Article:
The charge ‘holier than thou’ might be self-betrayal

Published 12:00 am Monday, August 28, 2000

The women at the next table in the restaurant were talking too loud.

Monday, August 28, 2000

The women at the next table in the restaurant were talking too loud. It did give me an opportunity, however, to observe objectively a disturbing attitude I have encountered subjectively. One woman had said she disrespects a certain public official for his drunkenness. Another retorted angrily, "Don’t be so holier-than-thou!" The expression "holier than thou" puzzles, because it can be meaningfully valid or a self-serving excuse, which is itself self-righteous.

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I wanted to ask the disappointed women: Do you get drunk yourself very often? If she reported she has seldom been drunk, never in public, and never attempted anything that would harm others or even herself on those few occasions when she was, I would have a question for her critic. Would you not agree that, at least in this reference, your friend is in fact "holier" than the man whom she disrespects? If the concerned woman said she has never in her life been drunk and has never in her life imbibed sufficient alcohol even to be mildly influenced by it, the question to the critic would be stronger: Would you not say your friend is distinctly "holier" than he?

The critic might retort: Well, she doesn’t have to go around bragging about it! But, of course, she wasn’t bragging, because she made no reference to her own behavior or moral standards, however better they might be. She simply observed that she cannot respect the man for his drunkenness. She did not say she disrespects him for anything else or that her disrespect for his drunkenness causes her to reject him as a person.

How could even the second woman respect his drunkenness? She might be willing, as indeed she seemed eager, excuse his drunkenness. But, surely, she would not go so far as to say she actually respects the drunkenness per se. On the other hand, she might because subsequent remarks seemed to betray the fact that this is a problem for her as well. She seemed, as is often the case, not as much defending the public official as excusing herself.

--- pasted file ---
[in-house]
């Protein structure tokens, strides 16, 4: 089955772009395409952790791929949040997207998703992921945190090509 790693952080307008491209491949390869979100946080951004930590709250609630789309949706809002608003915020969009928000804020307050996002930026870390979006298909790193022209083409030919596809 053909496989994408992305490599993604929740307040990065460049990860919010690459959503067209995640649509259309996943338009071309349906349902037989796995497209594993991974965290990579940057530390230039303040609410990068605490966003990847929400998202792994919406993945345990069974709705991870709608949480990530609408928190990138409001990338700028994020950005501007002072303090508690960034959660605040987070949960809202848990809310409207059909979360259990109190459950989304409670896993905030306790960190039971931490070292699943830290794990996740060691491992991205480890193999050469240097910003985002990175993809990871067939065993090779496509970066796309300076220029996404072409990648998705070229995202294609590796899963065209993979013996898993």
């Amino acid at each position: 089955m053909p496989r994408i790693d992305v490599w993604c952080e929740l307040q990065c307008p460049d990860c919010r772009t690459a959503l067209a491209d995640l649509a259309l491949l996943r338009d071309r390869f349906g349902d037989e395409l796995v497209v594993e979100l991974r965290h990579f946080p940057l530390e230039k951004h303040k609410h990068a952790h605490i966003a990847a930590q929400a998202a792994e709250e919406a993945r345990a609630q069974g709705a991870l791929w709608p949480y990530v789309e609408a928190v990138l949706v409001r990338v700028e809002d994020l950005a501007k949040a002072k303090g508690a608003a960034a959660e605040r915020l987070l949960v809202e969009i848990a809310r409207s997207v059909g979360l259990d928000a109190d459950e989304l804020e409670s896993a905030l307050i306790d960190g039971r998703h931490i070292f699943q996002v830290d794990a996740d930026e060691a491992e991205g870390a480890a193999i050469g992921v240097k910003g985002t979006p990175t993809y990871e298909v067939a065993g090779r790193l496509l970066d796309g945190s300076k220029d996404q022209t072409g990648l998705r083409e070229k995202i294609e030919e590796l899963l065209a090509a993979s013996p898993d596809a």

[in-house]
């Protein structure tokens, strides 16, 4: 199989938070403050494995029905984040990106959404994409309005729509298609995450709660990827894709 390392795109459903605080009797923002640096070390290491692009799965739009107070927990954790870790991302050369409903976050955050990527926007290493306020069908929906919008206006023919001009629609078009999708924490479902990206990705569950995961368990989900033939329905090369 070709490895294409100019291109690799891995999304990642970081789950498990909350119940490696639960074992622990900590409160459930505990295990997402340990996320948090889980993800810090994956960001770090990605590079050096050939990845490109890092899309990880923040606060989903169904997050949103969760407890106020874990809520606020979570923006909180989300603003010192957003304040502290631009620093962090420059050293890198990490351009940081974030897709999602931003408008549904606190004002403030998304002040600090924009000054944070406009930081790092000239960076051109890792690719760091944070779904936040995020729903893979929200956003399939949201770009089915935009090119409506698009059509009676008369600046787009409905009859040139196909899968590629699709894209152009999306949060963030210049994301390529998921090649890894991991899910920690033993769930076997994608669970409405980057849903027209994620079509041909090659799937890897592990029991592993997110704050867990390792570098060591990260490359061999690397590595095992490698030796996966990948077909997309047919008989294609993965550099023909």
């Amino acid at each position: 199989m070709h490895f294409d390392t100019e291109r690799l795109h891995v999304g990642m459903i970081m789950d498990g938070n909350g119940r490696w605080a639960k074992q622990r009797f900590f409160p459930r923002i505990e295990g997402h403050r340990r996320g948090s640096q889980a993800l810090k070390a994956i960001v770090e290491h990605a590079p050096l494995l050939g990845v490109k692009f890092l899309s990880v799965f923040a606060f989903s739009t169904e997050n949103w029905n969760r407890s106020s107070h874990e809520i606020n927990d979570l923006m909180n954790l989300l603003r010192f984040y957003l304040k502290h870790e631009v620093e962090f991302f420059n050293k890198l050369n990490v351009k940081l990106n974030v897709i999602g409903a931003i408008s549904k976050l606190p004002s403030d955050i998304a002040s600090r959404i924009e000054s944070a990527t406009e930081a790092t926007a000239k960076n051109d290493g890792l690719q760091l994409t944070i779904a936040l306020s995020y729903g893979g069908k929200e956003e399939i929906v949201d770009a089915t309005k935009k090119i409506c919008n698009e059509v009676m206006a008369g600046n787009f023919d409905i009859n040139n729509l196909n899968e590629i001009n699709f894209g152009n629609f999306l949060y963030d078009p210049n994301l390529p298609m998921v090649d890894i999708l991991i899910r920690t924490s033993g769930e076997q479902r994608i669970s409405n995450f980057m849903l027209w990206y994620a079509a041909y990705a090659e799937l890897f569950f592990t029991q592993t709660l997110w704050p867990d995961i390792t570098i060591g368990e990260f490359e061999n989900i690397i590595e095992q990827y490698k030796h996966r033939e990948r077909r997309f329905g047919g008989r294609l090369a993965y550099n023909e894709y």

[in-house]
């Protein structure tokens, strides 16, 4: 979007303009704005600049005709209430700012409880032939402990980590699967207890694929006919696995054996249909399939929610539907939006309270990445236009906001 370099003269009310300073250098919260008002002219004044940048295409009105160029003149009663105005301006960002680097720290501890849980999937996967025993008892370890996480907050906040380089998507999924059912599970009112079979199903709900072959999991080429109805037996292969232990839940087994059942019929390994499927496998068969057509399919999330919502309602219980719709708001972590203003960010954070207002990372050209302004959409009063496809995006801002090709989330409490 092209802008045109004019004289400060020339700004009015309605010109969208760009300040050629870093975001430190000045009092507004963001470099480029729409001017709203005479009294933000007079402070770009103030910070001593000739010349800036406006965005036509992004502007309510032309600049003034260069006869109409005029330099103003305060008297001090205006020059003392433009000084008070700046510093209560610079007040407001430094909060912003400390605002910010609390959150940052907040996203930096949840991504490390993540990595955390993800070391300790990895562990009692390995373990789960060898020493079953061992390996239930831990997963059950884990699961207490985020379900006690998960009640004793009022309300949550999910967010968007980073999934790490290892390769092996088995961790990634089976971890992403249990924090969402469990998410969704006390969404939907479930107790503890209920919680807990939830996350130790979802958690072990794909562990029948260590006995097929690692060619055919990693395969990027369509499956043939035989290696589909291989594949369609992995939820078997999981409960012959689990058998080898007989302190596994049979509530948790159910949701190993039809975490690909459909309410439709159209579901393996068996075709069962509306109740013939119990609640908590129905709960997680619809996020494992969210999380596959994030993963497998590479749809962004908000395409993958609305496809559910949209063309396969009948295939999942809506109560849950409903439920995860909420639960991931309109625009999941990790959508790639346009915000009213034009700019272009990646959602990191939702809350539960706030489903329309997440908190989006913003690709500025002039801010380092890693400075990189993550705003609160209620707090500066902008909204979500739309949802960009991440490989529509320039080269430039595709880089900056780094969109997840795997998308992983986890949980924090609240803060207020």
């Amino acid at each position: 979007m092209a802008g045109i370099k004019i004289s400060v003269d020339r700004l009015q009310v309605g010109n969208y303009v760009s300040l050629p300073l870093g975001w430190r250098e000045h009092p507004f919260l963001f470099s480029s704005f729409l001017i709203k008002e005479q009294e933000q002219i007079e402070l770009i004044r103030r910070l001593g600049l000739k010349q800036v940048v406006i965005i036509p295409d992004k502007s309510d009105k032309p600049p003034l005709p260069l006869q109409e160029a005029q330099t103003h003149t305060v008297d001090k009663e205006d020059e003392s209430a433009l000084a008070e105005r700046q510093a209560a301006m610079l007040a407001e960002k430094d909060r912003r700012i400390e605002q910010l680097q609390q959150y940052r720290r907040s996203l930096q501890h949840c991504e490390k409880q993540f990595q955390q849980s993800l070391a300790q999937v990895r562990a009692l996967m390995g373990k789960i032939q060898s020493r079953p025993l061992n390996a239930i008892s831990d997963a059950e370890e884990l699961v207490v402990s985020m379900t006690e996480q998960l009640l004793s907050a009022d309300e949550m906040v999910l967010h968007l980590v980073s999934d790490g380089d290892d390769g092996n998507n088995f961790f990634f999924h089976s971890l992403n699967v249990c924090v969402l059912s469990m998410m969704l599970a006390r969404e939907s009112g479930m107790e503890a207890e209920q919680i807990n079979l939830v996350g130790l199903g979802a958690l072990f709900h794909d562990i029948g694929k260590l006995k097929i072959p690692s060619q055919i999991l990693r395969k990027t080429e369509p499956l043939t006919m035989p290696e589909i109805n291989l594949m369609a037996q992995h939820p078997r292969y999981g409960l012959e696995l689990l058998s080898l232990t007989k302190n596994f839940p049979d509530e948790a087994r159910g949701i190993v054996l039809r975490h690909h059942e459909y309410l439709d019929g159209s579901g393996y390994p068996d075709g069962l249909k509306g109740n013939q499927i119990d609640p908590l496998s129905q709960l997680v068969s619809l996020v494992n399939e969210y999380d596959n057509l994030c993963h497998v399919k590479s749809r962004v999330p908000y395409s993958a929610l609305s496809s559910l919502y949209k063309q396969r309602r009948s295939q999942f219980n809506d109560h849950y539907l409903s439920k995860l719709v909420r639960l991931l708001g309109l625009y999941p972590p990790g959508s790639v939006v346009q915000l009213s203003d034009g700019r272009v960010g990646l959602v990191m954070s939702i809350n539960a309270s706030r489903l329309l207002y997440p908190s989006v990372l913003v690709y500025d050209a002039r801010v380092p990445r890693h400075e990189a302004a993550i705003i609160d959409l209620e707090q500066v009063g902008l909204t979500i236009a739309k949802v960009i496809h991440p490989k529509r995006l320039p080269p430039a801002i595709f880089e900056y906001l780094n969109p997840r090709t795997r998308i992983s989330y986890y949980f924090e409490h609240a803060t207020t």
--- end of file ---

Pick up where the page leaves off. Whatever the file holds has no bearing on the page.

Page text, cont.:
In point of fact, she actually was setting herself up as being morally superior to her friend. You disrespect him because he was drunk, she said in effect, but I am more tolerant than you because I don’t disrespect him at all.

The English word "holy" is from the Old English "kailo." (But I have never known a person who throws the expression around gratuitously to have consulted a linguistic source.) This has the sense of "uninjured," "whole," "wholesome," and even "health." The Hebrew of the Old Testament has the sense of "different" or "separate from the profane."

You have a disease? I don’t. I am healthier than you. Is it wrong to speak the truth, a simple fact? You lied, and I told the truth. You are wrong and I am right. Am I to be condemned for being right or just for saying so?

The idiom "holier than thou" suggests, if it means anything better than an excuse, more a censorious arrogance than a moral judgment. Such is indeed wrong. If a person were to say, or even act as if, he is necessarily better than another or that he is intrinsically morally superior, the expression could be appropriately pinned on that person.

Moreover, if one should accuse another of being "holier than thou," as the second woman did, she is at least implying that she not only heard what the first woman said but she has the ability to look inside her heart and mind and know what she means and what is her total attitude. I find that arrogance, "holier than thou."

Not so incidentally, when a media commentator makes a moral assessment of a public figure, documents actual fault, and confines comments to the quality of the behavior in question without an attack upon the person, this cannot logically or fairly called "holier than thou." One who does either is ignorant of the English language, unfamiliar with ethics, or very possibly both.

Let’s be careful about charging another person with being "holier than thou," because it just might betray precisely this attitude in oneself.

Wallace Alcorn’s column appears Mondays